Following fire-related deaths, social agencies stress need for safe shelter and housing

The City of Edmonton has promised to create new fire-prevention strategies following a string of fire-related deaths among Edmonton’s homeless population.

In a news release on Friday, the City of Edmonton announced that four homeless people died in fire-related events in the past two months.

“This really is a spike that we haven’t seen in recent memory and we’re extremely concerned about it,” deputy fire chief Robert McAdam said Friday.

Scott Pattison, a spokesperson for Edmonton police, said because investigations into the fires and related deaths are still ongoing, police are not releasing the victims’ ages at this time nor will they do so in the future if the deaths are deemed non-criminal. 

McAdam confirmed that the first death, which occurred on Oct. 3, took place in the river valley, near Ada Boulevard and 76th Street. 

The second, which occurred on Oct. 22, was also not linked to a fixed address, but he said it happened in the area of 118th Avenue.

The third death followed a fire on Nov. 17 at the former Dwayne’s Home lodging house at 10209 100 Ave. 

At the time, Alberta Health Services said a man in his 30s was taken to hospital in critical condition.

Most recently, a man was found dead on Wednesday after a fire at 10630 95 St. — an abandoned building.

The city news release said in one of the cases, someone died after gaining access to a locked waste collection bin.

McAdam called that event “extremely upsetting” and said he has a difficult time talking about it. 

He said the person died of smoke inhalation.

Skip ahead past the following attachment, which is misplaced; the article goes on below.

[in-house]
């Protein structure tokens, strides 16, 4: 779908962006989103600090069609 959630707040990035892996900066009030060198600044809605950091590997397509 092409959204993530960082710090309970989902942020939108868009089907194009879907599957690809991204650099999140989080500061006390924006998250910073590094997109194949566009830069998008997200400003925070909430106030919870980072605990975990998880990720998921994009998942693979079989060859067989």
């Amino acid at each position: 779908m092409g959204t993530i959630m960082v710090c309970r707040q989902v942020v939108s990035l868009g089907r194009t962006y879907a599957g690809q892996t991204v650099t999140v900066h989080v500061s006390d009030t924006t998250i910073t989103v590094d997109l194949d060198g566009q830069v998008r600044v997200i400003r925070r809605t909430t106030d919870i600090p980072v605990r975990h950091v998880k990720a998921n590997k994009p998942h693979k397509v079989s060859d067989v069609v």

Edmonton Fire Rescue Services plans to discuss prevention strategies with partners and McAdam said meetings have been scheduled for later this month. 

Safe shelter and housing

Leaders at two Edmonton organizations that help people experiencing homelessness said their colleagues are grieving the losses of those who died.

Aidan Inglis, director of programs at Boyle Street Community Services, said losing a community member is always tragic, but especially so when a death could have been prevented.

He said some people avoid established shelters because of accessibility, safety or privacy concerns.

“We just need to have adequate spaces for them to go to that are safe and that they’re going to want to go to,” he said.

Louise Traynor, chief operating officer at Bissell Centre, said connecting people to housing is the most important solution.

“We all need to recognize the desperation of people in a situation where they don’t have a safe, sustainable place to shelter,” she said.

She said people are being housed at record rates but the COVID-19 pandemic and the opioid crisis have exacerbated homelessness in the city.

Addressing homelessness

Responding to news of the deaths, NDP MLA Lori Sigurdson said in a news release that the tragedies were preventable and they underscore the dangerousness of homelessness and the need for more affordable housing.

Justin Marshall, press secretary for the minister of community and social services, said the provincial government will continue to work closely with partners to address homelessness and support vulnerable Albertans.

The province recently announced $7.2 million for expanded homeless shelter spaces in Edmonton and $1.5 million for 200 additional beds at the temporary Commonwealth Stadium shelter.

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